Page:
The right to legal representation is a central part of any criminal defense. Judges take this right very seriously, as a recent decision in a murder case from Florida’s Second District Court of Appeal shows.
The defendant’s girlfriend was found dead in her home in Bradenton in June 2012. When they went looking for the defendant, the cops found that he had been involuntarily admitted for psychiatric treatment at Manatee Memorial Hospital earlier the same day. He had been acting erratically while visiting his parents. He was nervous, pacing, and unable to relax or slow down, according to the court. His mother later told police that he had previously suffered from similar mental health problems. His mother was informed by hospital staff that his girlfriend had been found dead when the mother tried to visit him in the hospital later the same day. She was barred from seeing her son until the cops arrived.
The mother obtained a lawyer – a friend of a fellow church member – to represent her son before the police came to the hospital. Although the lawyer informed hospital staff that he was representing the defendant and did not want the defendant talking to police alone, he too was barred from seeing him. The lawyer and the parents left the facility late in the evening with plans to return the next day.
In the meantime, the police arrived at the hospital overnight. They proceeded to interview the defendant, despite being informed that he was represented by a lawyer. The detective who interviewed him did not inform him of his right to remain silent and his right to an attorney. The officer also didn’t tell him that he already had a lawyer. He originally said during the interview that he had not seen his girlfriend for days but later admitted he had seen her the morning of her death. He was later charged with murder. Prosecutors presented DNA evidence, text messages showing that the couple had argued, and cell phone location information showing that the defendant was in the area at the time the murder happened. He was eventually convicted.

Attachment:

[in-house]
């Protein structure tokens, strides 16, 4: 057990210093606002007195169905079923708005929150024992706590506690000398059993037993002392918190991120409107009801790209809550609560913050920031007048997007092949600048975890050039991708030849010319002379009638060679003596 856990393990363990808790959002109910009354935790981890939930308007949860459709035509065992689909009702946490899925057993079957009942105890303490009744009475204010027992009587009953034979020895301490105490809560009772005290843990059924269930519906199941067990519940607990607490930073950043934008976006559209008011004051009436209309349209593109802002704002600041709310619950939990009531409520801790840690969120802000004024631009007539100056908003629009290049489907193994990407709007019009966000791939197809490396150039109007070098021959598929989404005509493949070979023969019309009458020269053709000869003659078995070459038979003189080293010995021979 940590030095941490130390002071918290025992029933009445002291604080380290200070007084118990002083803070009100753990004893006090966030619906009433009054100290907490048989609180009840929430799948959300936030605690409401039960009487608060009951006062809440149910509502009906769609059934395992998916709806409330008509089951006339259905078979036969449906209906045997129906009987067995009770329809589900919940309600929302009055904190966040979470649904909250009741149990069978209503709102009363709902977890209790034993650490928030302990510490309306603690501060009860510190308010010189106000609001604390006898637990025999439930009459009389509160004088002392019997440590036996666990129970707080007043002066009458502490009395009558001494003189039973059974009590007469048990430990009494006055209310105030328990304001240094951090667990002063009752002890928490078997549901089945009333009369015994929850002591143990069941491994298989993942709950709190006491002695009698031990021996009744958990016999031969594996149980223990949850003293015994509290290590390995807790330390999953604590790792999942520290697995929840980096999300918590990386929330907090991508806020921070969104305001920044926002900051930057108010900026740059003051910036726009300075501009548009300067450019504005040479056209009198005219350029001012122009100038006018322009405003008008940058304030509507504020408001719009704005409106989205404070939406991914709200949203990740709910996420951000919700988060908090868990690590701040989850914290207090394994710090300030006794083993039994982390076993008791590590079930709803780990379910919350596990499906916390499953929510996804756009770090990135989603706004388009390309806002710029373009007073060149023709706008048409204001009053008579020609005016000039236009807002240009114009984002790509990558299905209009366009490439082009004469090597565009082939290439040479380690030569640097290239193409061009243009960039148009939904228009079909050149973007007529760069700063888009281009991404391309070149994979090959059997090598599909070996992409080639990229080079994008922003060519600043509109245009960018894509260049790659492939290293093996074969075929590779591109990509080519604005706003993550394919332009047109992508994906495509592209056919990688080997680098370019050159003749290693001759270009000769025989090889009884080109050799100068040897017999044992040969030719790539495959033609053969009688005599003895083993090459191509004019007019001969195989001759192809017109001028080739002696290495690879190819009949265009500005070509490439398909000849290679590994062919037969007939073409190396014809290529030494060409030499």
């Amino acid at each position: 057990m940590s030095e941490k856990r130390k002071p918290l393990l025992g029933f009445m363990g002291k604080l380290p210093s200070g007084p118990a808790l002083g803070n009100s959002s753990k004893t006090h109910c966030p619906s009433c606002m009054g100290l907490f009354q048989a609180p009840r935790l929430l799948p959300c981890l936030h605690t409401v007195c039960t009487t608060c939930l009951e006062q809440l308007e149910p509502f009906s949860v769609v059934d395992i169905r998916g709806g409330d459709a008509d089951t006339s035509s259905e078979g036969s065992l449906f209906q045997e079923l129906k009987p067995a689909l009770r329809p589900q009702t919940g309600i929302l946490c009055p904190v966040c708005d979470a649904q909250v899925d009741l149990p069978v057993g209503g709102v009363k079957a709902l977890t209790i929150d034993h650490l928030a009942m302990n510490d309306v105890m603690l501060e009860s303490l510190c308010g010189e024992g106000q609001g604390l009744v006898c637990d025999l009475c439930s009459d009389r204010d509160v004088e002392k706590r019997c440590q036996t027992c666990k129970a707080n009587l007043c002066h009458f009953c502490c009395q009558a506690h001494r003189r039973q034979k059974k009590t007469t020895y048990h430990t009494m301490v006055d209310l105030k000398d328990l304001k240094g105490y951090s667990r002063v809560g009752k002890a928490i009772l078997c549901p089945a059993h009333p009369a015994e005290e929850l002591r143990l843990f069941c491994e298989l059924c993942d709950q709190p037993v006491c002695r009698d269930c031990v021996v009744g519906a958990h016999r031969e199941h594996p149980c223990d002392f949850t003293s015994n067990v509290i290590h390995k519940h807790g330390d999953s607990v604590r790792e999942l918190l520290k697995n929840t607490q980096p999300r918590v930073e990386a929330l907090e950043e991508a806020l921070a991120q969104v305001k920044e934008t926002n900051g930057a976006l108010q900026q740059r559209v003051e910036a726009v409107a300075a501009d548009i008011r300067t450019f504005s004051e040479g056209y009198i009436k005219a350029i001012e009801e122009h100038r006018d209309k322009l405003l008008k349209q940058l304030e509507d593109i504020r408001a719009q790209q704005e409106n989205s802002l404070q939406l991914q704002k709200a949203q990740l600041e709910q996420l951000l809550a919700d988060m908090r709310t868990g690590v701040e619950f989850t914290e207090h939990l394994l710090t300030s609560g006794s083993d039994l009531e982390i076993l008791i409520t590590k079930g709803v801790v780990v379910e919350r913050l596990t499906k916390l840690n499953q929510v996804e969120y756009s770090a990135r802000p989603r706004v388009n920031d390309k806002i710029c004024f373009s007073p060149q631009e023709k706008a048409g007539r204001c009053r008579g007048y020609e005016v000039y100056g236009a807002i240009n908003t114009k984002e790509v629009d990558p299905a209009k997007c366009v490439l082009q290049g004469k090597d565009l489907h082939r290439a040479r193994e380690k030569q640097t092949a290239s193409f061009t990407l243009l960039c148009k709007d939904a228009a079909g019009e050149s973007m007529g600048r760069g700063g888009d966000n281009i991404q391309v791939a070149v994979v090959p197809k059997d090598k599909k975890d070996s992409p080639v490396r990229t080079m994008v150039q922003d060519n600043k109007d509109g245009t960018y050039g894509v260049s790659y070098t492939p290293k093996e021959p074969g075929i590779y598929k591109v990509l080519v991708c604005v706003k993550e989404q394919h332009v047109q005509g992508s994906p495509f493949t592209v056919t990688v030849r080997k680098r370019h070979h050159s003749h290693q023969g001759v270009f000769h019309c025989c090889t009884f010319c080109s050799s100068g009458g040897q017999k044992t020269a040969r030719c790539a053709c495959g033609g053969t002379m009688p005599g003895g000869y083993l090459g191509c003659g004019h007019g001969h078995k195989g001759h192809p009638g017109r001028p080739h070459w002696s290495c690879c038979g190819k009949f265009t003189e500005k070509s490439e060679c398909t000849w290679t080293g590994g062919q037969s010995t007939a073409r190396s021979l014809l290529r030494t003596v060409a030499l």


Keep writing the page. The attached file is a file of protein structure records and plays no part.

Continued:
The Second Circuit reversed the conviction on appeal, however. The appeals court said the trial judge should not have allowed prosecutors to use evidence obtained during the hospital interview.
“When an individual is being questioned in a non-public area, and an attorney retained on his or her behalf arrives at the location, the Due Process Clause of the Florida Constitution requires that the police notify the individual of the attorney’s presence and purpose,” the Court said, quoting the Florida Supreme Court’s 2014 decision in McAdams v. State.
Although the defendant’s lawyer wasn’t physically present at the hospital when the cops arrived, the court said he still had the right to know he already had legal representation. And while there was other evidence against him in the record, the court said it wasn’t able to find that admitting the interview evidence was harmless.
If you or a loved one has been charged with a crime in Florida, it is essential that you seek the advice and counsel of an experienced attorney. Tampa homicide defense lawyer Will Hanlon is a seasoned attorney who fights aggressively on behalf of clients charged with a wide range of offenses. Call our offices at (813) 228-7095 or contact us online to speak with Mr. Hanlon about your case.
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